December 2005


To the Editors:

I came across Louis Torres's article "The National Portrait Gallery: Captive to Postmodernism" after receiving a rejection notification from the gallery for my sculpture in Egyptian limestone, Stella Nova. Thank you for it. It brought a smile to my face, and also brought home the challenge that traditional artists face. As a teacher of classical portraiture in clay, I am often amazed at the discrepancy between the enthusiasm with which my students and the public in general receive my work and the total disdain displayed by contemporary art competition jurors. I am ordering a copy of What Art Is today, and hope that it will shine some light on my bafflement.

Philippe Faraut
Honeoye, N. Y.

To the Editors:

Thanks to your item in Notes & Comments (August 2005), my wife and I drove to the Los Angeles County Museum of Art to see the delightful exhibition, Jacob van Ruisdael: Dutch Master of Landscape. We highly recommend it. (The Ruisdael exhibition will be at the Philadelphia Museum of Art through February 25, 2006.) A related adjacent exhibit of Dürer prints (which you did not cite) was also enjoyable. In addition, the Houdon sculpture of Voltaire that you highlighted in another note in the same issue ["Hero of the Enlightenment--and His Sculptor"] was nothing less than stunning. Were it not for your mention of it, we might have missed it. Before driving back home, we spent a few hours on Sunday visiting the Getty Museum for the first time. Coincidentally for visitors who enjoyed the Ruisdael paintings at LACMA, an exhibition entitled Paper Art: Collecting Drawings in Holland, 1600-1800 was on view. It was a very satisfying selection.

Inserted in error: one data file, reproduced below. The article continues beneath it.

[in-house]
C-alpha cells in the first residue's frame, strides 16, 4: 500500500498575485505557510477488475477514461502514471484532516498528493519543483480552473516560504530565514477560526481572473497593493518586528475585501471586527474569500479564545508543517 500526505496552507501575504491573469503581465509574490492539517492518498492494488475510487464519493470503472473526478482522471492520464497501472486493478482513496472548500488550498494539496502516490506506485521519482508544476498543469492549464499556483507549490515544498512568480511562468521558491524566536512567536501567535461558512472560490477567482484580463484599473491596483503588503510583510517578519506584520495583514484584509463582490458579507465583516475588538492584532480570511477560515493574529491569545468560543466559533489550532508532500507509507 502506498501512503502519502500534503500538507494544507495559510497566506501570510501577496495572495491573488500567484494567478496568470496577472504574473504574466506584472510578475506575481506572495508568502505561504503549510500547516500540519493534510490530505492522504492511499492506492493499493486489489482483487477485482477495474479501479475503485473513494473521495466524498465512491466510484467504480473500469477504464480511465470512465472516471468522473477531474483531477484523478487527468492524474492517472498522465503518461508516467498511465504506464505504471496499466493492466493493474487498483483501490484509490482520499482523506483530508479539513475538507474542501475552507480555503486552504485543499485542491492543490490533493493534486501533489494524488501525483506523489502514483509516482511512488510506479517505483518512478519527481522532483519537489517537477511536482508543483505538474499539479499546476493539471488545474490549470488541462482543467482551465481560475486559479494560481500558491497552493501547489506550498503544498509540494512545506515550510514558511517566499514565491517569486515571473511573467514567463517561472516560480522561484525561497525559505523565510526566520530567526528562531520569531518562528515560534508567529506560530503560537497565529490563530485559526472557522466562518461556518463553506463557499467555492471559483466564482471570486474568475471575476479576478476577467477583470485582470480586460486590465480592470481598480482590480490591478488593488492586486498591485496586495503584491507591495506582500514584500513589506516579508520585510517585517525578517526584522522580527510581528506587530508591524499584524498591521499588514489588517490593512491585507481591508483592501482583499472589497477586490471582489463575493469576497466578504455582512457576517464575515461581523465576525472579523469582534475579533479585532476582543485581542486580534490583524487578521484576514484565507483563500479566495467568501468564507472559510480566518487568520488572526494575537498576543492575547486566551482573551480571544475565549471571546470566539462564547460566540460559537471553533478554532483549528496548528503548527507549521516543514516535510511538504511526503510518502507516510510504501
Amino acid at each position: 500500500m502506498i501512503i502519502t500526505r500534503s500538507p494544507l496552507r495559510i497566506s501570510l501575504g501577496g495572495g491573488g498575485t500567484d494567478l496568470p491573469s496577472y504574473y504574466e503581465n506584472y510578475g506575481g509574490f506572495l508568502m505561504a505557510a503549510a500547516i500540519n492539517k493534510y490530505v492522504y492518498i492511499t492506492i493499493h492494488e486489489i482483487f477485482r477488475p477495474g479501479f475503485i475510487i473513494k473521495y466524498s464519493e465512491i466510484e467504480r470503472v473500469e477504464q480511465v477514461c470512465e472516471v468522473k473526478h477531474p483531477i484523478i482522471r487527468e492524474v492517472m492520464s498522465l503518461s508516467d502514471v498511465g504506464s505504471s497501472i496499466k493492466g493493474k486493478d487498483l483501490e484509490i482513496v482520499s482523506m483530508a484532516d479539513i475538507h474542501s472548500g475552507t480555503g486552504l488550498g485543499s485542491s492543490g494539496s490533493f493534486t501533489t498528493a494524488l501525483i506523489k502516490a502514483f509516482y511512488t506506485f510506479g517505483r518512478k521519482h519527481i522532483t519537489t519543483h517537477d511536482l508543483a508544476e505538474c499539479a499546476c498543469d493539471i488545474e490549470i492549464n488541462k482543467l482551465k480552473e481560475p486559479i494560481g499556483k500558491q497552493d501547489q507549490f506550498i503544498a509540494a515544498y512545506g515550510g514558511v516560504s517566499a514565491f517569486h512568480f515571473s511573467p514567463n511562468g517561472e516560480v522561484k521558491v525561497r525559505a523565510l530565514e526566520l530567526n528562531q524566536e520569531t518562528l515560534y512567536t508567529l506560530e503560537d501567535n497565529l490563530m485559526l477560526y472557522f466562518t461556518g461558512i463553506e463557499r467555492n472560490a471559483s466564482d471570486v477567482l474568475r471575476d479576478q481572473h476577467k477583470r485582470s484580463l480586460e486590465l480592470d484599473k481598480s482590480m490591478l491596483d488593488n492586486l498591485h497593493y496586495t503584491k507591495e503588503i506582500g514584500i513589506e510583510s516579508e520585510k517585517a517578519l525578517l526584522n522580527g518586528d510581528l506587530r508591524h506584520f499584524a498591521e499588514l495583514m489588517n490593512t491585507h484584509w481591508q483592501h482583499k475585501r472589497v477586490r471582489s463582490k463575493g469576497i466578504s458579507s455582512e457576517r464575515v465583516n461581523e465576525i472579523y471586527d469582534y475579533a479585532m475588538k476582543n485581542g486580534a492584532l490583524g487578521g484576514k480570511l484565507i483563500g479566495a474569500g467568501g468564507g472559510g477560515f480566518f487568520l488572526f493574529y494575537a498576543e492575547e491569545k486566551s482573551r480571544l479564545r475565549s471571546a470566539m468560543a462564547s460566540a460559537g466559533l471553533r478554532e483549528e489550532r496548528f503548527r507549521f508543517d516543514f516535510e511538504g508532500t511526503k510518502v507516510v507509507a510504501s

Tom Lauerman
Phoenix, Ariz.

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